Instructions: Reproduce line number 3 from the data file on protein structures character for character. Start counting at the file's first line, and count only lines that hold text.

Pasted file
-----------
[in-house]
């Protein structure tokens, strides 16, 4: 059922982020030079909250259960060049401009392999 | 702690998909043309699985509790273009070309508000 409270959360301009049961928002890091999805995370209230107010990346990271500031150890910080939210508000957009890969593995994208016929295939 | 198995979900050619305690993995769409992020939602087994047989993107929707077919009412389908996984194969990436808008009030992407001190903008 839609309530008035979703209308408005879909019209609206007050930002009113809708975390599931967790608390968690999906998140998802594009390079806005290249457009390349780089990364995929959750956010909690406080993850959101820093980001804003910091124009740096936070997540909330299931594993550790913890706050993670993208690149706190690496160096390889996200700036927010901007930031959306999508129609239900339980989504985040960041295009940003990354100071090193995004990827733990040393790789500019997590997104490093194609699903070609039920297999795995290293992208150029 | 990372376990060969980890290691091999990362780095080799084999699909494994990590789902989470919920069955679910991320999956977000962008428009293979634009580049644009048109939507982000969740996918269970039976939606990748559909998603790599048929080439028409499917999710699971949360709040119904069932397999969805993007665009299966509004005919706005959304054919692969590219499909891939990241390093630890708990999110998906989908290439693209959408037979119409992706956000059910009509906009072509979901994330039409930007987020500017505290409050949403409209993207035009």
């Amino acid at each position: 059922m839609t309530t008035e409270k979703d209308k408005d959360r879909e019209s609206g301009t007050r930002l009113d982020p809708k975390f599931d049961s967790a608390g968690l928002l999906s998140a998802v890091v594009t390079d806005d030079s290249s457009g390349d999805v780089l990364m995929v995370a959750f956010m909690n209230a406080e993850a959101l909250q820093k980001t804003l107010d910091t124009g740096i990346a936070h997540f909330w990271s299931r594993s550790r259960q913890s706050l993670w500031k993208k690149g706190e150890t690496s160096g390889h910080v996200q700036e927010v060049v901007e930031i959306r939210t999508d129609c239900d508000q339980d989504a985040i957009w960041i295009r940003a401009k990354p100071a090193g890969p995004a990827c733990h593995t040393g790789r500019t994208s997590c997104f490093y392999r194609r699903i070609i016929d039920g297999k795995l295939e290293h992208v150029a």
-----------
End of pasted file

């Amino acid at each position: 059922m839609t309530t008035e409270k979703d209308k408005d959360r879909e019209s609206g301009t007050r930002l009113d982020p809708k975390f599931d049961s967790a608390g968690l928002l999906s998140a998802v890091v594009t390079d806005d030079s290249s457009g390349d999805v780089l990364m995929v995370a959750f956010m909690n209230a406080e993850a959101l909250q820093k980001t804003l107010d910091t124009g740096i990346a936070h997540f909330w990271s299931r594993s550790r259960q913890s706050l993670w500031k993208k690149g706190e150890t690496s160096g390889h910080v996200q700036e927010v060049v901007e930031i959306r939210t999508d129609c239900d508000q339980d989504a985040i957009w960041i295009r940003a401009k990354p100071a090193g890969p995004a990827c733990h593995t040393g790789r500019t994208s997590c997104f490093y392999r194609r699903i070609i016929d039920g297999k795995l295939e290293h992208v150029a």